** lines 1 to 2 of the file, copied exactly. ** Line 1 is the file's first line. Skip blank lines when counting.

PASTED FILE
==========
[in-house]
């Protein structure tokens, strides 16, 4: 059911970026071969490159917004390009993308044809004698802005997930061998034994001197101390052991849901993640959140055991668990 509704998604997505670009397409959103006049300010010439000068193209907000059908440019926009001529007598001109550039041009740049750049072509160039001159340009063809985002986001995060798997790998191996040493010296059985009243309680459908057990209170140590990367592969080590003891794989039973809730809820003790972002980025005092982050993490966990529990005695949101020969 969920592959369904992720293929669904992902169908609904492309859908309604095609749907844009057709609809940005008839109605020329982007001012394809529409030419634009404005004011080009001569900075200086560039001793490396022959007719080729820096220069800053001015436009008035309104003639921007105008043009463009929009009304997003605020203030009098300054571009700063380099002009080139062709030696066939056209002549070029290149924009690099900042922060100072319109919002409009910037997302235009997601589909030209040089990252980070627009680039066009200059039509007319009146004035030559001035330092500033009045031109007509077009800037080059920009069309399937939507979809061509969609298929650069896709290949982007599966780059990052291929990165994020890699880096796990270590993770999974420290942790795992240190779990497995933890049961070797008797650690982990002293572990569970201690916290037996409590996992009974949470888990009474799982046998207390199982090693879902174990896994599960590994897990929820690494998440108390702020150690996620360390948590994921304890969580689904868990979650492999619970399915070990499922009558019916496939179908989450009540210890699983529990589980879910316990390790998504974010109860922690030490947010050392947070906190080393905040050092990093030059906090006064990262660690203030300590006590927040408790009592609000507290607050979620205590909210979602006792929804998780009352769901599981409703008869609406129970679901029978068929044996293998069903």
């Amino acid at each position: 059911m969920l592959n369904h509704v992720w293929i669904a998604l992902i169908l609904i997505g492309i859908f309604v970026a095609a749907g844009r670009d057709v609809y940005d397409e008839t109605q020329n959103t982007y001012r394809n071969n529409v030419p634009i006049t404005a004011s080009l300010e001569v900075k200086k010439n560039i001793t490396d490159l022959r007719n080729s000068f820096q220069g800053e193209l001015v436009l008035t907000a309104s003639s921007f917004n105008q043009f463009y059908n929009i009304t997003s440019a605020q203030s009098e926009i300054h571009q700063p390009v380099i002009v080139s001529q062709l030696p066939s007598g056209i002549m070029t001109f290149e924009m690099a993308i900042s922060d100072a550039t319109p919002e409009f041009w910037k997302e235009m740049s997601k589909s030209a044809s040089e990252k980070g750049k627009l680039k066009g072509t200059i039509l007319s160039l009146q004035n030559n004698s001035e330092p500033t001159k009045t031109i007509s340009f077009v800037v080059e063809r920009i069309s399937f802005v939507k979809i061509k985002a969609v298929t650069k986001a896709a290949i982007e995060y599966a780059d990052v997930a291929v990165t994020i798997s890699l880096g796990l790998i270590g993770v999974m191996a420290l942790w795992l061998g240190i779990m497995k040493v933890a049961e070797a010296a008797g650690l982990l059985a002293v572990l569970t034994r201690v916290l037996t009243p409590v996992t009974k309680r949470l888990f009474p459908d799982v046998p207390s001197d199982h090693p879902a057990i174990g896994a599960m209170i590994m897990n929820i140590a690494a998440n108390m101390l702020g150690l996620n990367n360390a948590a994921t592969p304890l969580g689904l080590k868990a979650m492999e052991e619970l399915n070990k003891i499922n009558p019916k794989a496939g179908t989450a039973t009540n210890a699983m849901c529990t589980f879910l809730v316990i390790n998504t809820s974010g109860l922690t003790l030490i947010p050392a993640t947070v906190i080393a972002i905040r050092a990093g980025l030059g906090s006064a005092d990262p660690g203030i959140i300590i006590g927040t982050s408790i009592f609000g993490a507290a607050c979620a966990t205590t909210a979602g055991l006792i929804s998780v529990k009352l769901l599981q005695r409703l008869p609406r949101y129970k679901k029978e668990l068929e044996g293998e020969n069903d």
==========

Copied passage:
[in-house]
């Protein structure tokens, strides 16, 4: 059911970026071969490159917004390009993308044809004698802005997930061998034994001197101390052991849901993640959140055991668990 509704998604997505670009397409959103006049300010010439000068193209907000059908440019926009001529007598001109550039041009740049750049072509160039001159340009063809985002986001995060798997790998191996040493010296059985009243309680459908057990209170140590990367592969080590003891794989039973809730809820003790972002980025005092982050993490966990529990005695949101020969 969920592959369904992720293929669904992902169908609904492309859908309604095609749907844009057709609809940005008839109605020329982007001012394809529409030419634009404005004011080009001569900075200086560039001793490396022959007719080729820096220069800053001015436009008035309104003639921007105008043009463009929009009304997003605020203030009098300054571009700063380099002009080139062709030696066939056209002549070029290149924009690099900042922060100072319109919002409009910037997302235009997601589909030209040089990252980070627009680039066009200059039509007319009146004035030559001035330092500033009045031109007509077009800037080059920009069309399937939507979809061509969609298929650069896709290949982007599966780059990052291929990165994020890699880096796990270590993770999974420290942790795992240190779990497995933890049961070797008797650690982990002293572990569970201690916290037996409590996992009974949470888990009474799982046998207390199982090693879902174990896994599960590994897990929820690494998440108390702020150690996620360390948590994921304890969580689904868990979650492999619970399915070990499922009558019916496939179908989450009540210890699983529990589980879910316990390790998504974010109860922690030490947010050392947070906190080393905040050092990093030059906090006064990262660690203030300590006590927040408790009592609000507290607050979620205590909210979602006792929804998780009352769901599981409703008869609406129970679901029978068929044996293998069903």